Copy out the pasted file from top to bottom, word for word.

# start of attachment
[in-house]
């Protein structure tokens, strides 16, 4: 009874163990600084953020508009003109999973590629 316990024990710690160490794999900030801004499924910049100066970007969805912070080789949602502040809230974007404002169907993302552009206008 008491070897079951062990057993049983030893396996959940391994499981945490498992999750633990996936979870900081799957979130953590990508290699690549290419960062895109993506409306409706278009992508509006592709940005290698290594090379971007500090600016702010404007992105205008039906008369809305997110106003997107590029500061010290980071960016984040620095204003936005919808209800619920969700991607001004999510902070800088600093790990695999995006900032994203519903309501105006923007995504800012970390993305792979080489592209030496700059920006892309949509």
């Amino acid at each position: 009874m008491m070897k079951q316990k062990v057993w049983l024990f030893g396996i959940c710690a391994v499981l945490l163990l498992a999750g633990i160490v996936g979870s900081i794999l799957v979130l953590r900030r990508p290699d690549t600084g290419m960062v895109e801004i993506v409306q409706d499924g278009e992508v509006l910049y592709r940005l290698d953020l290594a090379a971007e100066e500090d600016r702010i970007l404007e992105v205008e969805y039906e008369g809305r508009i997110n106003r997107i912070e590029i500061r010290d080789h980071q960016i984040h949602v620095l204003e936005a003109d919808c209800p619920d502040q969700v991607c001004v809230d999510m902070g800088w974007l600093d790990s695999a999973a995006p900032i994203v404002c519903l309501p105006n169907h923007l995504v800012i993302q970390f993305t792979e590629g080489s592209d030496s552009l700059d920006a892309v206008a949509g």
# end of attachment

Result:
[in-house]
């Protein structure tokens, strides 16, 4: 009874163990600084953020508009003109999973590629 316990024990710690160490794999900030801004499924910049100066970007969805912070080789949602502040809230974007404002169907993302552009206008 008491070897079951062990057993049983030893396996959940391994499981945490498992999750633990996936979870900081799957979130953590990508290699690549290419960062895109993506409306409706278009992508509006592709940005290698290594090379971007500090600016702010404007992105205008039906008369809305997110106003997107590029500061010290980071960016984040620095204003936005919808209800619920969700991607001004999510902070800088600093790990695999995006900032994203519903309501105006923007995504800012970390993305792979080489592209030496700059920006892309949509």
């Amino acid at each position: 009874m008491m070897k079951q316990k062990v057993w049983l024990f030893g396996i959940c710690a391994v499981l945490l163990l498992a999750g633990i160490v996936g979870s900081i794999l799957v979130l953590r900030r990508p290699d690549t600084g290419m960062v895109e801004i993506v409306q409706d499924g278009e992508v509006l910049y592709r940005l290698d953020l290594a090379a971007e100066e500090d600016r702010i970007l404007e992105v205008e969805y039906e008369g809305r508009i997110n106003r997107i912070e590029i500061r010290d080789h980071q960016i984040h949602v620095l204003e936005a003109d919808c209800p619920d502040q969700v991607c001004v809230d999510m902070g800088w974007l600093d790990s695999a999973a995006p900032i994203v404002c519903l309501p105006n169907h923007l995504v800012i993302q970390f993305t792979e590629g080489s592209d030496s552009l700059d920006a892309v206008a949509g």